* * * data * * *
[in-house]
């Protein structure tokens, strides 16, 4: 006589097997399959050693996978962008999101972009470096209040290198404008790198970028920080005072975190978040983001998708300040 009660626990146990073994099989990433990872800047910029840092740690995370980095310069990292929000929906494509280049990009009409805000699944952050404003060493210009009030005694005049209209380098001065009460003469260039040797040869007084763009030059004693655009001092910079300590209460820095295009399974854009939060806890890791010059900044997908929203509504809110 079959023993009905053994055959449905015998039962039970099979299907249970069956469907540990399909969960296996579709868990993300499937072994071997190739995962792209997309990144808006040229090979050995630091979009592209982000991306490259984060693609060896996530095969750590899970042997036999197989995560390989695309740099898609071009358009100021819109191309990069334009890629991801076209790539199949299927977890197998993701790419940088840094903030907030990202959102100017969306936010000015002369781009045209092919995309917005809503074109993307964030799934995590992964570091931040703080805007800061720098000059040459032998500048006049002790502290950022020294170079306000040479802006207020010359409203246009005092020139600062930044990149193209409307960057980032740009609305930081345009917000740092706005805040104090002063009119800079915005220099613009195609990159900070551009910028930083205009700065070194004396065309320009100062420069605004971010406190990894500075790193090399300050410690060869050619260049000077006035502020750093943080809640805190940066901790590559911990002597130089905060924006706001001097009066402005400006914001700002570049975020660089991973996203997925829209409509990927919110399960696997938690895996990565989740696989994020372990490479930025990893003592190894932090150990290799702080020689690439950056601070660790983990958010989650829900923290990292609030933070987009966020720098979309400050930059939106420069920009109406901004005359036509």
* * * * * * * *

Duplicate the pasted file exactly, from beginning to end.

[in-house]
């Protein structure tokens, strides 16, 4: 006589097997399959050693996978962008999101972009470096209040290198404008790198970028920080005072975190978040983001998708300040 009660626990146990073994099989990433990872800047910029840092740690995370980095310069990292929000929906494509280049990009009409805000699944952050404003060493210009009030005694005049209209380098001065009460003469260039040797040869007084763009030059004693655009001092910079300590209460820095295009399974854009939060806890890791010059900044997908929203509504809110 079959023993009905053994055959449905015998039962039970099979299907249970069956469907540990399909969960296996579709868990993300499937072994071997190739995962792209997309990144808006040229090979050995630091979009592209982000991306490259984060693609060896996530095969750590899970042997036999197989995560390989695309740099898609071009358009100021819109191309990069334009890629991801076209790539199949299927977890197998993701790419940088840094903030907030990202959102100017969306936010000015002369781009045209092919995309917005809503074109993307964030799934995590992964570091931040703080805007800061720098000059040459032998500048006049002790502290950022020294170079306000040479802006207020010359409203246009005092020139600062930044990149193209409307960057980032740009609305930081345009917000740092706005805040104090002063009119800079915005220099613009195609990159900070551009910028930083205009700065070194004396065309320009100062420069605004971010406190990894500075790193090399300050410690060869050619260049000077006035502020750093943080809640805190940066901790590559911990002597130089905060924006706001001097009066402005400006914001700002570049975020660089991973996203997925829209409509990927919110399960696997938690895996990565989740696989994020372990490479930025990893003592190894932090150990290799702080020689690439950056601070660790983990958010989650829900923290990292609030933070987009966020720098979309400050930059939106420069920009109406901004005359036509």